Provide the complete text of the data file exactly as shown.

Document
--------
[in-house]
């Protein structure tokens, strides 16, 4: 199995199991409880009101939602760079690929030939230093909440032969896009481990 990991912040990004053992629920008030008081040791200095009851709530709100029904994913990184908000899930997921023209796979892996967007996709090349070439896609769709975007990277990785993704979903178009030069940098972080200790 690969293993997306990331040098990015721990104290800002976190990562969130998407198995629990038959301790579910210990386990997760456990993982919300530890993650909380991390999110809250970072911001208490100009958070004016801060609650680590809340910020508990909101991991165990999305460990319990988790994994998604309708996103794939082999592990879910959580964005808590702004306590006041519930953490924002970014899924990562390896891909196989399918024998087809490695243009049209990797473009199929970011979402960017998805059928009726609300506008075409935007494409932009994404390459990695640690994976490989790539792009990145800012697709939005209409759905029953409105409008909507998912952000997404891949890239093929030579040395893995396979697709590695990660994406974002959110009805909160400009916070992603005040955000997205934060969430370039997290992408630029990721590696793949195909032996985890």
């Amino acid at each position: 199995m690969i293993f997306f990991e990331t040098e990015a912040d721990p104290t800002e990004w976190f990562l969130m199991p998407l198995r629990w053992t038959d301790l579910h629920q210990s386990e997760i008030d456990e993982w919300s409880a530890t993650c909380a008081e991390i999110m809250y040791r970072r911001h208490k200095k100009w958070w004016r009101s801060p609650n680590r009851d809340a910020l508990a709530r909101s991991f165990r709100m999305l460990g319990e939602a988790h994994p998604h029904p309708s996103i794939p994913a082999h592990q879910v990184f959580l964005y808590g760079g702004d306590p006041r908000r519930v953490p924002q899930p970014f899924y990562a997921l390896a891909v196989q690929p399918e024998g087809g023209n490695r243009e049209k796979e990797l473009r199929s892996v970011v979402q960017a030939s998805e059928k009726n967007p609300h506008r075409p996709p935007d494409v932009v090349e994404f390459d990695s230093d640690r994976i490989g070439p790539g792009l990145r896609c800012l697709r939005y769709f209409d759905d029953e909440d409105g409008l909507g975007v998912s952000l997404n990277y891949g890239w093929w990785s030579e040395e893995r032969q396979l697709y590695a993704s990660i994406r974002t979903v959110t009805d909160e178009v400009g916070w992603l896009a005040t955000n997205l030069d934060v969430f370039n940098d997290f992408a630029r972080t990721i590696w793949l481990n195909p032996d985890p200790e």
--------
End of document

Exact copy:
[in-house]
């Protein structure tokens, strides 16, 4: 199995199991409880009101939602760079690929030939230093909440032969896009481990 990991912040990004053992629920008030008081040791200095009851709530709100029904994913990184908000899930997921023209796979892996967007996709090349070439896609769709975007990277990785993704979903178009030069940098972080200790 690969293993997306990331040098990015721990104290800002976190990562969130998407198995629990038959301790579910210990386990997760456990993982919300530890993650909380991390999110809250970072911001208490100009958070004016801060609650680590809340910020508990909101991991165990999305460990319990988790994994998604309708996103794939082999592990879910959580964005808590702004306590006041519930953490924002970014899924990562390896891909196989399918024998087809490695243009049209990797473009199929970011979402960017998805059928009726609300506008075409935007494409932009994404390459990695640690994976490989790539792009990145800012697709939005209409759905029953409105409008909507998912952000997404891949890239093929030579040395893995396979697709590695990660994406974002959110009805909160400009916070992603005040955000997205934060969430370039997290992408630029990721590696793949195909032996985890």
């Amino acid at each position: 199995m690969i293993f997306f990991e990331t040098e990015a912040d721990p104290t800002e990004w976190f990562l969130m199991p998407l198995r629990w053992t038959d301790l579910h629920q210990s386990e997760i008030d456990e993982w919300s409880a530890t993650c909380a008081e991390i999110m809250y040791r970072r911001h208490k200095k100009w958070w004016r009101s801060p609650n680590r009851d809340a910020l508990a709530r909101s991991f165990r709100m999305l460990g319990e939602a988790h994994p998604h029904p309708s996103i794939p994913a082999h592990q879910v990184f959580l964005y808590g760079g702004d306590p006041r908000r519930v953490p924002q899930p970014f899924y990562a997921l390896a891909v196989q690929p399918e024998g087809g023209n490695r243009e049209k796979e990797l473009r199929s892996v970011v979402q960017a030939s998805e059928k009726n967007p609300h506008r075409p996709p935007d494409v932009v090349e994404f390459d990695s230093d640690r994976i490989g070439p790539g792009l990145r896609c800012l697709r939005y769709f209409d759905d029953e909440d409105g409008l909507g975007v998912s952000l997404n990277y891949g890239w093929w990785s030579e040395e893995r032969q396979l697709y590695a993704s990660i994406r974002t979903v959110t009805d909160e178009v400009g916070w992603l896009a005040t955000n997205l030069d934060v969430f370039n940098d997290f992408a630029r972080t990721i590696w793949l481990n195909p032996d985890p200790e």